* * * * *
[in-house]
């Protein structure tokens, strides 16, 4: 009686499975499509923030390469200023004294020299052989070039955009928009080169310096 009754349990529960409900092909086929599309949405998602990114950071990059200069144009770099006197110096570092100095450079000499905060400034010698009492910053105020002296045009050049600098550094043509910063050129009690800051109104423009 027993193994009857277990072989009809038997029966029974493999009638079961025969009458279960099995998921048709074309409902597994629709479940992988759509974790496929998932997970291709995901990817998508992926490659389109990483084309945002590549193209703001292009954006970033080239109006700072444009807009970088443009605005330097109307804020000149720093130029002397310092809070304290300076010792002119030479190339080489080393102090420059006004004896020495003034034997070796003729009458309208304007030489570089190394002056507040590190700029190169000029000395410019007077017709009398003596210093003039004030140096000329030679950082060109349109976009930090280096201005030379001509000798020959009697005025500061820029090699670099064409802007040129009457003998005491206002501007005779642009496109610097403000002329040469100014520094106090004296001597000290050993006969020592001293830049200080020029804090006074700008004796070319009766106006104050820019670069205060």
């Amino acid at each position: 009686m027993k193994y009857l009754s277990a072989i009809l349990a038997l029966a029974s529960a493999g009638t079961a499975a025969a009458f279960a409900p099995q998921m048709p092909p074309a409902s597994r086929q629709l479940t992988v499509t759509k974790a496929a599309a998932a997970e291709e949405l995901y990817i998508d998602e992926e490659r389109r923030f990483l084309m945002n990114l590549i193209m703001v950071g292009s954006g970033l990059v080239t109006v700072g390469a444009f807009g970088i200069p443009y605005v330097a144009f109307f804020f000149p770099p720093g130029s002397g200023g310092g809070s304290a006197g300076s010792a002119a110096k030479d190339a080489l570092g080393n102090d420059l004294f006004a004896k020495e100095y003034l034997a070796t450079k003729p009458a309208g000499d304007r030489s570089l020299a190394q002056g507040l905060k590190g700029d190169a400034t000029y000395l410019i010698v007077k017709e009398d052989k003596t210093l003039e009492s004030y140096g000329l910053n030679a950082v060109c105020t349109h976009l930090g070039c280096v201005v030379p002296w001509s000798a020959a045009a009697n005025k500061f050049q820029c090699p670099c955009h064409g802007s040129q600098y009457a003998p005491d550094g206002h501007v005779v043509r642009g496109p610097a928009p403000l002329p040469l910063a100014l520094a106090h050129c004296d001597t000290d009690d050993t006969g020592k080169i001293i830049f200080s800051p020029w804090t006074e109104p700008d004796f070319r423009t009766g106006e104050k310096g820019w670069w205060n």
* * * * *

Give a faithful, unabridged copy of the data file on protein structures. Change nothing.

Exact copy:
[in-house]
């Protein structure tokens, strides 16, 4: 009686499975499509923030390469200023004294020299052989070039955009928009080169310096 009754349990529960409900092909086929599309949405998602990114950071990059200069144009770099006197110096570092100095450079000499905060400034010698009492910053105020002296045009050049600098550094043509910063050129009690800051109104423009 027993193994009857277990072989009809038997029966029974493999009638079961025969009458279960099995998921048709074309409902597994629709479940992988759509974790496929998932997970291709995901990817998508992926490659389109990483084309945002590549193209703001292009954006970033080239109006700072444009807009970088443009605005330097109307804020000149720093130029002397310092809070304290300076010792002119030479190339080489080393102090420059006004004896020495003034034997070796003729009458309208304007030489570089190394002056507040590190700029190169000029000395410019007077017709009398003596210093003039004030140096000329030679950082060109349109976009930090280096201005030379001509000798020959009697005025500061820029090699670099064409802007040129009457003998005491206002501007005779642009496109610097403000002329040469100014520094106090004296001597000290050993006969020592001293830049200080020029804090006074700008004796070319009766106006104050820019670069205060």
């Amino acid at each position: 009686m027993k193994y009857l009754s277990a072989i009809l349990a038997l029966a029974s529960a493999g009638t079961a499975a025969a009458f279960a409900p099995q998921m048709p092909p074309a409902s597994r086929q629709l479940t992988v499509t759509k974790a496929a599309a998932a997970e291709e949405l995901y990817i998508d998602e992926e490659r389109r923030f990483l084309m945002n990114l590549i193209m703001v950071g292009s954006g970033l990059v080239t109006v700072g390469a444009f807009g970088i200069p443009y605005v330097a144009f109307f804020f000149p770099p720093g130029s002397g200023g310092g809070s304290a006197g300076s010792a002119a110096k030479d190339a080489l570092g080393n102090d420059l004294f006004a004896k020495e100095y003034l034997a070796t450079k003729p009458a309208g000499d304007r030489s570089l020299a190394q002056g507040l905060k590190g700029d190169a400034t000029y000395l410019i010698v007077k017709e009398d052989k003596t210093l003039e009492s004030y140096g000329l910053n030679a950082v060109c105020t349109h976009l930090g070039c280096v201005v030379p002296w001509s000798a020959a045009a009697n005025k500061f050049q820029c090699p670099c955009h064409g802007s040129q600098y009457a003998p005491d550094g206002h501007v005779v043509r642009g496109p610097a928009p403000l002329p040469l910063a100014l520094a106090h050129c004296d001597t000290d009690d050993t006969g020592k080169i001293i830049f200080s800051p020029w804090t006074e109104p700008d004796f070319r423009t009766g106006e104050k310096g820019w670069w205060n």